Co-Sharing: An Alternative to Day Care

It is perfectly understandable that the modern working mother is totally exhausted at the end of her day, and that when she comes home and is required to provide a well-balanced meal for the family, she invariably resorts to easy, frozen, fast foods, or even calls for takeout delivery. She just does not have the energy to shop for and start a meal from scratch! Moms are guilt-ridden knowing the lack of proper nutrition compromises the physical and mental growth of a child.

When a man comes home after a long hard day's work, the routine for him is often to grab a beer from the refrigerator, plop himself down on the couch, turn on the television and zone out. For a mother, however, mental and physical escape is impossible. Exhausted mothers, who do not have it in them to cook, are also likely to be incapable of engaging in nurturing or thought provoking discussions with their children.

Dual working parents might want to re-evaluate their priorities and analyze the true cost of that additional paycheck. How much money makes it worthwhile to abandon a child? The only way a child can grow to feel secure is if there is a protected foundation for him to thrive and grow. If both parents must work then dual working families, as well as single mothers, might consider enlisting a progressive approach so that the spirit of children can be saved.

Parents, single or not, might consider co-sharing, i.e. families helping each other out presents a multitude of opportunities. The theory behind co-sharing works in principle like the adage "it takes a village to raise a child". When families mutually supply support, then power, balance, and peace within each individual family can be held. This is the true meaning of community.

Sense of Community vs. Single-Minded Approach to Life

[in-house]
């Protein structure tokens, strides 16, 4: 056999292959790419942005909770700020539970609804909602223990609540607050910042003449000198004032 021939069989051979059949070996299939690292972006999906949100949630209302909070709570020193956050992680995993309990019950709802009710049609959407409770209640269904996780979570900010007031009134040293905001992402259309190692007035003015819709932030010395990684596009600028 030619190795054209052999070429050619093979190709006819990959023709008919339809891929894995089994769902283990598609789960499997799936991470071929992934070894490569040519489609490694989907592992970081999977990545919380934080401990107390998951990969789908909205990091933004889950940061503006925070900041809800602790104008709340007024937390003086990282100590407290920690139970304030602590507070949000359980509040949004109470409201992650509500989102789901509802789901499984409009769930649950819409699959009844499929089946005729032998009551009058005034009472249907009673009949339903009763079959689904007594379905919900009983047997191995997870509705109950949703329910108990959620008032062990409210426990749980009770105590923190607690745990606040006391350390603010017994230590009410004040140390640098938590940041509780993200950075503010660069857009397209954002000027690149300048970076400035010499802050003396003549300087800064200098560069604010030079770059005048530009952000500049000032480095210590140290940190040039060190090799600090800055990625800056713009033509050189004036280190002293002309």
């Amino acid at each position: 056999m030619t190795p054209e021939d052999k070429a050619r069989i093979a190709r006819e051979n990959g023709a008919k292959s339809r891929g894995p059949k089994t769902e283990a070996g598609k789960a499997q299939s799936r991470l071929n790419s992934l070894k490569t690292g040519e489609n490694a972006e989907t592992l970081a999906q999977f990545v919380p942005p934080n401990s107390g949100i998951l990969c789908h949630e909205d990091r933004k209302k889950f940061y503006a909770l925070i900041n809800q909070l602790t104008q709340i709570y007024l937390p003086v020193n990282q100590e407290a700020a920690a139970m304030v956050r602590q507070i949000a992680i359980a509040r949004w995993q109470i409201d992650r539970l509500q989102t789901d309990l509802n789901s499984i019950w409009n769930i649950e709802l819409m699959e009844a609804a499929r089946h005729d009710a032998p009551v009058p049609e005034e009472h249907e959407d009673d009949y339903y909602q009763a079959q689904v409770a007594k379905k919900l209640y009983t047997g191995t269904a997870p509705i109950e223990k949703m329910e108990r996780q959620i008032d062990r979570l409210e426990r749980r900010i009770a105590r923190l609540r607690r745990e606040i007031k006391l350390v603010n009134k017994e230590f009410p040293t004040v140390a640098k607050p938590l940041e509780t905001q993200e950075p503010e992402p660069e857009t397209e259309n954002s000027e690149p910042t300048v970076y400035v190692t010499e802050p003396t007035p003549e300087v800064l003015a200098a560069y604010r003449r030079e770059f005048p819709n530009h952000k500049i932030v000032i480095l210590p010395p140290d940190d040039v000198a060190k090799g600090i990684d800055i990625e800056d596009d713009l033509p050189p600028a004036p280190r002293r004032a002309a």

America, to a large degree, lost its sense of community when modernization created a shift in consciousness. Rather than working together, people began working alone -- and a single-minded approach to life proliferated. Narcissism, competition, and materialism replaced cooperative living. Childcare centers were established to fulfill the demand of capitalistic and career-minded parents.

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Working couples didn't stop having children, but when the babies came they were expected to conform and not interfere with their parents agendas. Only now are we accurately measuring the consequences of handing our children over to be cared for by strangers in adverse and non-nurturing environments.

The option of co-sharing would enable single mothers to get the support they so desperately need. With co-sharing, single moms gain the many options of sharing jobs, homes, and childcare. They may elect to apportion in all aspects of their lives or in just one. Two moms with similar circumstances could work together like a team, or as if they were in a married situation.

What Does Co-Sharing Look Like?

Co-Sharing: An Alternative to Day CareCo-sharing can be as simple and basic as two mothers in similar financial and personal circumstances, sharing child-care responsibilities. Or it could be as complex as the two mothers sharing a home and dividing the responsibilities i.e. household expenses; rent, phone, utilities etc.